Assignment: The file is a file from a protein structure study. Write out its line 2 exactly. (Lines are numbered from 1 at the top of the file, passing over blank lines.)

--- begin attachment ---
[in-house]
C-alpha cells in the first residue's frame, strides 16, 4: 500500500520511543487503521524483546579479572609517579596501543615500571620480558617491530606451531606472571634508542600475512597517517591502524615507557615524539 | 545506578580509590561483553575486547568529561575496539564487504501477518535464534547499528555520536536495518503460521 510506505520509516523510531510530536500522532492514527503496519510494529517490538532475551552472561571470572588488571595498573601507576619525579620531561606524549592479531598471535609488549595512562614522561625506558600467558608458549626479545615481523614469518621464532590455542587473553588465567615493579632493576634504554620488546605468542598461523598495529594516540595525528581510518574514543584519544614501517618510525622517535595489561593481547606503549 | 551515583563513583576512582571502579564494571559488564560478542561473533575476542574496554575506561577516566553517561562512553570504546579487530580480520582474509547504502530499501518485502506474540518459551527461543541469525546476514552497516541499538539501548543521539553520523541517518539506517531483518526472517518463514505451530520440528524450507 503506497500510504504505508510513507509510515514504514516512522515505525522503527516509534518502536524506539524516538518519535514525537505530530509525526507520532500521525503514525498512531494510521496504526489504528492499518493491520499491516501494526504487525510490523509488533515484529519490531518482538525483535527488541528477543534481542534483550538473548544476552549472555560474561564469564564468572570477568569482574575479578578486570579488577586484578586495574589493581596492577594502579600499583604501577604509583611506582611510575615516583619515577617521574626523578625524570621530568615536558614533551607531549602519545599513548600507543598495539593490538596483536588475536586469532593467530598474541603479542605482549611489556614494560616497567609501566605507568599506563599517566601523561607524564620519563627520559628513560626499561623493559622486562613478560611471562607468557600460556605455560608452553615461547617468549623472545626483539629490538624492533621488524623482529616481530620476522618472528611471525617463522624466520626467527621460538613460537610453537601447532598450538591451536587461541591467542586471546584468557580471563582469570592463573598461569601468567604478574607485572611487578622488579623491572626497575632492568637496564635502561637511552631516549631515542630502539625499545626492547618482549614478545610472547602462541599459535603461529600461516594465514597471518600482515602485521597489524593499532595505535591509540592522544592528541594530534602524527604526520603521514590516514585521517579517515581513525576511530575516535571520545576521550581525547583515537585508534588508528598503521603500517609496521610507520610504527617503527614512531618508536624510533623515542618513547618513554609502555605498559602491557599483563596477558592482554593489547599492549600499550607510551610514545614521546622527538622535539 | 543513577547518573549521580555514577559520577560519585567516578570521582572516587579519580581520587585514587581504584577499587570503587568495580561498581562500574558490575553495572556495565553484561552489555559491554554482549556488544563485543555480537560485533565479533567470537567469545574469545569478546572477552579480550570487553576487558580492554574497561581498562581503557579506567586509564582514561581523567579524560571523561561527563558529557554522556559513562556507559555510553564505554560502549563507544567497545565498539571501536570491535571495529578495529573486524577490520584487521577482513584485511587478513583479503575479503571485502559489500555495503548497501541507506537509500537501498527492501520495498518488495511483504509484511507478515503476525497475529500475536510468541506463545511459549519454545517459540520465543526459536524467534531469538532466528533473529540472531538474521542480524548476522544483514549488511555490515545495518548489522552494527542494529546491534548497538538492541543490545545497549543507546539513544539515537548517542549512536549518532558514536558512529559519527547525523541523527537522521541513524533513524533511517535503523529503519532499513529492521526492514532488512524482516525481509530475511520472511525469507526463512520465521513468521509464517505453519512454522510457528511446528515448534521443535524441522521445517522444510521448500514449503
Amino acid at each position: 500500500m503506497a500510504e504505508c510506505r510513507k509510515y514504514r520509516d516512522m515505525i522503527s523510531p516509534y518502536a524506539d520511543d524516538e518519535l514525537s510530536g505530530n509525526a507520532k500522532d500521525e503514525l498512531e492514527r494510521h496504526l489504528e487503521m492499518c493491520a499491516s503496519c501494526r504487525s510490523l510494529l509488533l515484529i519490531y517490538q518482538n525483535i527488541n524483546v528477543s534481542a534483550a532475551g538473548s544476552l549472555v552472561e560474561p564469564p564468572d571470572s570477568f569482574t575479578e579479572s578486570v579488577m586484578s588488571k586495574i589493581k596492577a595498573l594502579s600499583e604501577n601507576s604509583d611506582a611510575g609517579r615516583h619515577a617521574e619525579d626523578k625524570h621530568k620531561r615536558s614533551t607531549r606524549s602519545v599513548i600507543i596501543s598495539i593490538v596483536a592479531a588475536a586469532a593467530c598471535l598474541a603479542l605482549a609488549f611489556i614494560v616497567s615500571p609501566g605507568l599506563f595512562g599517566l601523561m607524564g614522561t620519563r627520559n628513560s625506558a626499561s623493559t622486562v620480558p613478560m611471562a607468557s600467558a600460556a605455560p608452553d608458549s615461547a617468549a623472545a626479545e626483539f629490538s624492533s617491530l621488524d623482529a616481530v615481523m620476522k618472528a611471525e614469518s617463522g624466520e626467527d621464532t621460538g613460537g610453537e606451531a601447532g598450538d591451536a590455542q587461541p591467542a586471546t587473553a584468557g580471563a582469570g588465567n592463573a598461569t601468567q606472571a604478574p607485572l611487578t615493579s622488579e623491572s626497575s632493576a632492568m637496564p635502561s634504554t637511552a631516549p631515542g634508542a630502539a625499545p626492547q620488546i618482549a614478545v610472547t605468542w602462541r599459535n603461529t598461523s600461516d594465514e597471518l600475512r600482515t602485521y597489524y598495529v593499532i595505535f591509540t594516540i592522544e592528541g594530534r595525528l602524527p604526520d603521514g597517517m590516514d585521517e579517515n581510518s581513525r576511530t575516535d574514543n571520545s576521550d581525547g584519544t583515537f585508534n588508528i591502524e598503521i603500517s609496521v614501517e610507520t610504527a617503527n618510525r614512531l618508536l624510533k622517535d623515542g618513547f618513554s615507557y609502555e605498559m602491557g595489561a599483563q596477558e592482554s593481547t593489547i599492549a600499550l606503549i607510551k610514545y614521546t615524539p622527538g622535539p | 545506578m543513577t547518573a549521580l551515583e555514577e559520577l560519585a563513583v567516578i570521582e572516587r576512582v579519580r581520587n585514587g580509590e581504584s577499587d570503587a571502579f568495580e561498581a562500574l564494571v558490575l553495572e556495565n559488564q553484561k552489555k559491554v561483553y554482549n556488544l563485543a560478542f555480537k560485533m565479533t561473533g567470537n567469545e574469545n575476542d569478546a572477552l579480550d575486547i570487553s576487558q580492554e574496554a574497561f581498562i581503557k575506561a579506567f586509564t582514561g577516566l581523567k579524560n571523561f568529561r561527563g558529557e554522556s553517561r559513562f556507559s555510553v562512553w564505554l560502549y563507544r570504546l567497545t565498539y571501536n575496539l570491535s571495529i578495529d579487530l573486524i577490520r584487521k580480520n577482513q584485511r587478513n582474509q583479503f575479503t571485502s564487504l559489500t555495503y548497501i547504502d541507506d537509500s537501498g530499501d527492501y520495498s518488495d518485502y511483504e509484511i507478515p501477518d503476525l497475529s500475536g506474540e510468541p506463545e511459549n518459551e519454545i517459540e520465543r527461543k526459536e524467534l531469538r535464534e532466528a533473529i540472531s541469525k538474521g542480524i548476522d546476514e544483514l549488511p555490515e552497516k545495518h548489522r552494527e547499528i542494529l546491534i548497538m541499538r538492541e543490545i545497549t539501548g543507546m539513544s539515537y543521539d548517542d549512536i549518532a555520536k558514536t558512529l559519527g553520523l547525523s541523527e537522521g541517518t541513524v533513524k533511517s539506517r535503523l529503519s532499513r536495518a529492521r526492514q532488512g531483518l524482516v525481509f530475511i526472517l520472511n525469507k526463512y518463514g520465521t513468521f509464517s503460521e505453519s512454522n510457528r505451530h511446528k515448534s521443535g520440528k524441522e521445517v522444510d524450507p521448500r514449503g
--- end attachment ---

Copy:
C-alpha cells in the first residue's frame, strides 16, 4: 500500500520511543487503521524483546579479572609517579596501543615500571620480558617491530606451531606472571634508542600475512597517517591502524615507557615524539 | 545506578580509590561483553575486547568529561575496539564487504501477518535464534547499528555520536536495518503460521 510506505520509516523510531510530536500522532492514527503496519510494529517490538532475551552472561571470572588488571595498573601507576619525579620531561606524549592479531598471535609488549595512562614522561625506558600467558608458549626479545615481523614469518621464532590455542587473553588465567615493579632493576634504554620488546605468542598461523598495529594516540595525528581510518574514543584519544614501517618510525622517535595489561593481547606503549 | 551515583563513583576512582571502579564494571559488564560478542561473533575476542574496554575506561577516566553517561562512553570504546579487530580480520582474509547504502530499501518485502506474540518459551527461543541469525546476514552497516541499538539501548543521539553520523541517518539506517531483518526472517518463514505451530520440528524450507 503506497500510504504505508510513507509510515514504514516512522515505525522503527516509534518502536524506539524516538518519535514525537505530530509525526507520532500521525503514525498512531494510521496504526489504528492499518493491520499491516501494526504487525510490523509488533515484529519490531518482538525483535527488541528477543534481542534483550538473548544476552549472555560474561564469564564468572570477568569482574575479578578486570579488577586484578586495574589493581596492577594502579600499583604501577604509583611506582611510575615516583619515577617521574626523578625524570621530568615536558614533551607531549602519545599513548600507543598495539593490538596483536588475536586469532593467530598474541603479542605482549611489556614494560616497567609501566605507568599506563599517566601523561607524564620519563627520559628513560626499561623493559622486562613478560611471562607468557600460556605455560608452553615461547617468549623472545626483539629490538624492533621488524623482529616481530620476522618472528611471525617463522624466520626467527621460538613460537610453537601447532598450538591451536587461541591467542586471546584468557580471563582469570592463573598461569601468567604478574607485572611487578622488579623491572626497575632492568637496564635502561637511552631516549631515542630502539625499545626492547618482549614478545610472547602462541599459535603461529600461516594465514597471518600482515602485521597489524593499532595505535591509540592522544592528541594530534602524527604526520603521514590516514585521517579517515581513525576511530575516535571520545576521550581525547583515537585508534588508528598503521603500517609496521610507520610504527617503527614512531618508536624510533623515542618513547618513554609502555605498559602491557599483563596477558592482554593489547599492549600499550607510551610514545614521546622527538622535539 | 543513577547518573549521580555514577559520577560519585567516578570521582572516587579519580581520587585514587581504584577499587570503587568495580561498581562500574558490575553495572556495565553484561552489555559491554554482549556488544563485543555480537560485533565479533567470537567469545574469545569478546572477552579480550570487553576487558580492554574497561581498562581503557579506567586509564582514561581523567579524560571523561561527563558529557554522556559513562556507559555510553564505554560502549563507544567497545565498539571501536570491535571495529578495529573486524577490520584487521577482513584485511587478513583479503575479503571485502559489500555495503548497501541507506537509500537501498527492501520495498518488495511483504509484511507478515503476525497475529500475536510468541506463545511459549519454545517459540520465543526459536524467534531469538532466528533473529540472531538474521542480524548476522544483514549488511555490515545495518548489522552494527542494529546491534548497538538492541543490545545497549543507546539513544539515537548517542549512536549518532558514536558512529559519527547525523541523527537522521541513524533513524533511517535503523529503519532499513529492521526492514532488512524482516525481509530475511520472511525469507526463512520465521513468521509464517505453519512454522510457528511446528515448534521443535524441522521445517522444510521448500514449503